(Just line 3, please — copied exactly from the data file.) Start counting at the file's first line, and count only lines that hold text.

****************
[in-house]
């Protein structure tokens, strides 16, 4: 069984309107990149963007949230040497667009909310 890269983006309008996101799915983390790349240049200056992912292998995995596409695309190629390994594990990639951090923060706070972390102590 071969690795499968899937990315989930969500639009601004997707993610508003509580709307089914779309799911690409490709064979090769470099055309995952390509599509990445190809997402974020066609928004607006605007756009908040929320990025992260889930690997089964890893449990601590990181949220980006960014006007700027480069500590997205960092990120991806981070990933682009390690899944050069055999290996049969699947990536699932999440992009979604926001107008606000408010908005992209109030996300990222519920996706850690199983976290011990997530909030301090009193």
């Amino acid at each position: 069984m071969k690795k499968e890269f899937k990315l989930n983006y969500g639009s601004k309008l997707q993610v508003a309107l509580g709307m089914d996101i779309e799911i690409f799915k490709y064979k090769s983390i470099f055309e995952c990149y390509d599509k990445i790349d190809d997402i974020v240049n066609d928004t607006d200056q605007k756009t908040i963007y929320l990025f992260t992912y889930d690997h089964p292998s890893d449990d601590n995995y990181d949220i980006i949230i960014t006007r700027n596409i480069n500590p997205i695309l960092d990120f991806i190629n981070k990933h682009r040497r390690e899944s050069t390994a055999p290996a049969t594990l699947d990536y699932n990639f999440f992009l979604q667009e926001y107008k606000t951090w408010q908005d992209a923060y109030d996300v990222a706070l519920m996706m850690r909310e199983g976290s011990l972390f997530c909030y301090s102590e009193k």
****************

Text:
């Amino acid at each position: 069984m071969k690795k499968e890269f899937k990315l989930n983006y969500g639009s601004k309008l997707q993610v508003a309107l509580g709307m089914d996101i779309e799911i690409f799915k490709y064979k090769s983390i470099f055309e995952c990149y390509d599509k990445i790349d190809d997402i974020v240049n066609d928004t607006d200056q605007k756009t908040i963007y929320l990025f992260t992912y889930d690997h089964p292998s890893d449990d601590n995995y990181d949220i980006i949230i960014t006007r700027n596409i480069n500590p997205i695309l960092d990120f991806i190629n981070k990933h682009r040497r390690e899944s050069t390994a055999p290996a049969t594990l699947d990536y699932n990639f999440f992009l979604q667009e926001y107008k606000t951090w408010q908005d992209a923060y109030d996300v990222a706070l519920m996706m850690r909310e199983g976290s011990l972390f997530c909030y301090s102590e009193k």